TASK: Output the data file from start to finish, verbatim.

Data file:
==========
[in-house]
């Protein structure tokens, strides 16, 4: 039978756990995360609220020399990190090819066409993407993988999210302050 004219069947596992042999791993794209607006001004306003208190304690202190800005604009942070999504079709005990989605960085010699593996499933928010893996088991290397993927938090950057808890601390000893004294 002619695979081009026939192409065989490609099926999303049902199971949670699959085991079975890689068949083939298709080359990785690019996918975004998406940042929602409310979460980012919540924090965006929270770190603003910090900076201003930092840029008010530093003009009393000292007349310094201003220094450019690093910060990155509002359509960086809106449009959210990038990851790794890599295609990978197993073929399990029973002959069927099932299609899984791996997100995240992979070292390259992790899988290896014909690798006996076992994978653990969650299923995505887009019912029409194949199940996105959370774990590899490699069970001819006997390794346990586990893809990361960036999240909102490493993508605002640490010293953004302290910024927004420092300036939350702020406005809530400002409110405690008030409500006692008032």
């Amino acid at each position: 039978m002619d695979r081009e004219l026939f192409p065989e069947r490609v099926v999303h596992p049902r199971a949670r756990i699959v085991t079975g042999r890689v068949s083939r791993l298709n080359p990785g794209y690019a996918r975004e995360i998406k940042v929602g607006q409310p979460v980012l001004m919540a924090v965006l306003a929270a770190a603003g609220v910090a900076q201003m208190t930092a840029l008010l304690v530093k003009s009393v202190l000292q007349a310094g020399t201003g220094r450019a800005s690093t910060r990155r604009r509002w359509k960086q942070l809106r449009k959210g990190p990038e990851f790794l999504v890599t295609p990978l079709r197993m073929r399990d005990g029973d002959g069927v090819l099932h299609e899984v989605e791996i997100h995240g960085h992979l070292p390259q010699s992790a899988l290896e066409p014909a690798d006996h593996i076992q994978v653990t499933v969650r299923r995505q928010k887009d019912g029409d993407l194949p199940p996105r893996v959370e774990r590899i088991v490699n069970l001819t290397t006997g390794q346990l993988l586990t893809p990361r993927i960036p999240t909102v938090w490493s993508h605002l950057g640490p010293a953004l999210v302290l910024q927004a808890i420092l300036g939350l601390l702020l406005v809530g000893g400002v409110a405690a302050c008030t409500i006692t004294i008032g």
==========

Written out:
[in-house]
């Protein structure tokens, strides 16, 4: 039978756990995360609220020399990190090819066409993407993988999210302050 004219069947596992042999791993794209607006001004306003208190304690202190800005604009942070999504079709005990989605960085010699593996499933928010893996088991290397993927938090950057808890601390000893004294 002619695979081009026939192409065989490609099926999303049902199971949670699959085991079975890689068949083939298709080359990785690019996918975004998406940042929602409310979460980012919540924090965006929270770190603003910090900076201003930092840029008010530093003009009393000292007349310094201003220094450019690093910060990155509002359509960086809106449009959210990038990851790794890599295609990978197993073929399990029973002959069927099932299609899984791996997100995240992979070292390259992790899988290896014909690798006996076992994978653990969650299923995505887009019912029409194949199940996105959370774990590899490699069970001819006997390794346990586990893809990361960036999240909102490493993508605002640490010293953004302290910024927004420092300036939350702020406005809530400002409110405690008030409500006692008032």
């Amino acid at each position: 039978m002619d695979r081009e004219l026939f192409p065989e069947r490609v099926v999303h596992p049902r199971a949670r756990i699959v085991t079975g042999r890689v068949s083939r791993l298709n080359p990785g794209y690019a996918r975004e995360i998406k940042v929602g607006q409310p979460v980012l001004m919540a924090v965006l306003a929270a770190a603003g609220v910090a900076q201003m208190t930092a840029l008010l304690v530093k003009s009393v202190l000292q007349a310094g020399t201003g220094r450019a800005s690093t910060r990155r604009r509002w359509k960086q942070l809106r449009k959210g990190p990038e990851f790794l999504v890599t295609p990978l079709r197993m073929r399990d005990g029973d002959g069927v090819l099932h299609e899984v989605e791996i997100h995240g960085h992979l070292p390259q010699s992790a899988l290896e066409p014909a690798d006996h593996i076992q994978v653990t499933v969650r299923r995505q928010k887009d019912g029409d993407l194949p199940p996105r893996v959370e774990r590899i088991v490699n069970l001819t290397t006997g390794q346990l993988l586990t893809p990361r993927i960036p999240t909102v938090w490493s993508h605002l950057g640490p010293a953004l999210v302290l910024q927004a808890i420092l300036g939350l601390l702020l406005v809530g000893g400002v409110a405690a302050c008030t409500i006692t004294i008032g």